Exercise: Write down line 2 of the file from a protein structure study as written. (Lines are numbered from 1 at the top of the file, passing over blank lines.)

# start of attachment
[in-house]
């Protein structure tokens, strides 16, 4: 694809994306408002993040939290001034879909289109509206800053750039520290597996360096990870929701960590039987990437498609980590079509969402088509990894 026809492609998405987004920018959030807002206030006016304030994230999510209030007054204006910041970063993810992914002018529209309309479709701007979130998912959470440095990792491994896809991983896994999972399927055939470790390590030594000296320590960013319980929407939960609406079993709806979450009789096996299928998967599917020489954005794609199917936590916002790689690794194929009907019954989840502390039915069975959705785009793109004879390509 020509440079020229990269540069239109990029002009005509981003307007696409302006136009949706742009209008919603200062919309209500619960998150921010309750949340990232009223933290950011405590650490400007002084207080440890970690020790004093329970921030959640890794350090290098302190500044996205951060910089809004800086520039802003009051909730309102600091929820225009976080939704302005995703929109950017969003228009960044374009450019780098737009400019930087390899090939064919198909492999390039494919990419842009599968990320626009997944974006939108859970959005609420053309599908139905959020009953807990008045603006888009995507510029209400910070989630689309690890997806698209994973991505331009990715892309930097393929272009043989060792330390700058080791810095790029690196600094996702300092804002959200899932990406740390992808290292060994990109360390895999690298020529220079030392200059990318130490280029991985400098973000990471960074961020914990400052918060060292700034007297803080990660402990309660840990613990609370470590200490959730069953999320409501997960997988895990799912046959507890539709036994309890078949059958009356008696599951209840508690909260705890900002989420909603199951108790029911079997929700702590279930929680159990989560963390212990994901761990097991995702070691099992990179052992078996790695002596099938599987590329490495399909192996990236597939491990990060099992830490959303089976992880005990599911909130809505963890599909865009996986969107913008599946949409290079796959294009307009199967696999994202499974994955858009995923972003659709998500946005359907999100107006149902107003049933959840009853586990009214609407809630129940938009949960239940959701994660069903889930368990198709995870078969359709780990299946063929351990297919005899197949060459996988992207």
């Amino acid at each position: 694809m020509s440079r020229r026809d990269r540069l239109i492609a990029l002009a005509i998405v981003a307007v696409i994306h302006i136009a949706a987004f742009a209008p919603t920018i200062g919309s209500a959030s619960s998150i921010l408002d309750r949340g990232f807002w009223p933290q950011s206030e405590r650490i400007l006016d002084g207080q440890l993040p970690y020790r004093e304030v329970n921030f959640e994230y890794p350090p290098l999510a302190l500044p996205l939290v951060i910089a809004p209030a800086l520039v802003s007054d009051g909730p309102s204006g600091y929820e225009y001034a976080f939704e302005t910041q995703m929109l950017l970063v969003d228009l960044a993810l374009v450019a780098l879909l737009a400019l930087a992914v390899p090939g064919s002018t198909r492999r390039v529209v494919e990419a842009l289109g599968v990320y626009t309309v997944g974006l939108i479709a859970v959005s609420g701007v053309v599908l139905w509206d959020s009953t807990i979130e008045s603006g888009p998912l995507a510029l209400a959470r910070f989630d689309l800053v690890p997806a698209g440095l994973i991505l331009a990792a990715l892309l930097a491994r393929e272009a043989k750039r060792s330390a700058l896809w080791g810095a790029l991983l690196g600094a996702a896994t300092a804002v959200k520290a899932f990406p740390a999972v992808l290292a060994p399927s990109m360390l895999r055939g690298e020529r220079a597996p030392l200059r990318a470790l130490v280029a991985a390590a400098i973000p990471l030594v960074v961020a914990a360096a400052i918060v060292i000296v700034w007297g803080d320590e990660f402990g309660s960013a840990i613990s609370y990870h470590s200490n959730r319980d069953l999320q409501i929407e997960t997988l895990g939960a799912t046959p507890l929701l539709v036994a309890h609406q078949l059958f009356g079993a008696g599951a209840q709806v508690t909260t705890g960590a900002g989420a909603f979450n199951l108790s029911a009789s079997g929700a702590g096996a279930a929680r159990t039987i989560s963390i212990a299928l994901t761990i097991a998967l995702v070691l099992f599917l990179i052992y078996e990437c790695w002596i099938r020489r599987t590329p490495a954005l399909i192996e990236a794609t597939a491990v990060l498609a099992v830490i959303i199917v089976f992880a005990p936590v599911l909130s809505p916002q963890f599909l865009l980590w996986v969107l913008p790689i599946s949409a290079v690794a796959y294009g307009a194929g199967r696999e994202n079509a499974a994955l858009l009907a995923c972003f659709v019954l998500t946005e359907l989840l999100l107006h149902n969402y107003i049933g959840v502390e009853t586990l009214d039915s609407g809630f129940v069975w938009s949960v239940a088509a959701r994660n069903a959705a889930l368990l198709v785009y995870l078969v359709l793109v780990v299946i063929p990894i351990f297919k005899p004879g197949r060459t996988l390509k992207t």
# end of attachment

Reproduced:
């Protein structure tokens, strides 16, 4: 694809994306408002993040939290001034879909289109509206800053750039520290597996360096990870929701960590039987990437498609980590079509969402088509990894 026809492609998405987004920018959030807002206030006016304030994230999510209030007054204006910041970063993810992914002018529209309309479709701007979130998912959470440095990792491994896809991983896994999972399927055939470790390590030594000296320590960013319980929407939960609406079993709806979450009789096996299928998967599917020489954005794609199917936590916002790689690794194929009907019954989840502390039915069975959705785009793109004879390509 020509440079020229990269540069239109990029002009005509981003307007696409302006136009949706742009209008919603200062919309209500619960998150921010309750949340990232009223933290950011405590650490400007002084207080440890970690020790004093329970921030959640890794350090290098302190500044996205951060910089809004800086520039802003009051909730309102600091929820225009976080939704302005995703929109950017969003228009960044374009450019780098737009400019930087390899090939064919198909492999390039494919990419842009599968990320626009997944974006939108859970959005609420053309599908139905959020009953807990008045603006888009995507510029209400910070989630689309690890997806698209994973991505331009990715892309930097393929272009043989060792330390700058080791810095790029690196600094996702300092804002959200899932990406740390992808290292060994990109360390895999690298020529220079030392200059990318130490280029991985400098973000990471960074961020914990400052918060060292700034007297803080990660402990309660840990613990609370470590200490959730069953999320409501997960997988895990799912046959507890539709036994309890078949059958009356008696599951209840508690909260705890900002989420909603199951108790029911079997929700702590279930929680159990989560963390212990994901761990097991995702070691099992990179052992078996790695002596099938599987590329490495399909192996990236597939491990990060099992830490959303089976992880005990599911909130809505963890599909865009996986969107913008599946949409290079796959294009307009199967696999994202499974994955858009995923972003659709998500946005359907999100107006149902107003049933959840009853586990009214609407809630129940938009949960239940959701994660069903889930368990198709995870078969359709780990299946063929351990297919005899197949060459996988992207």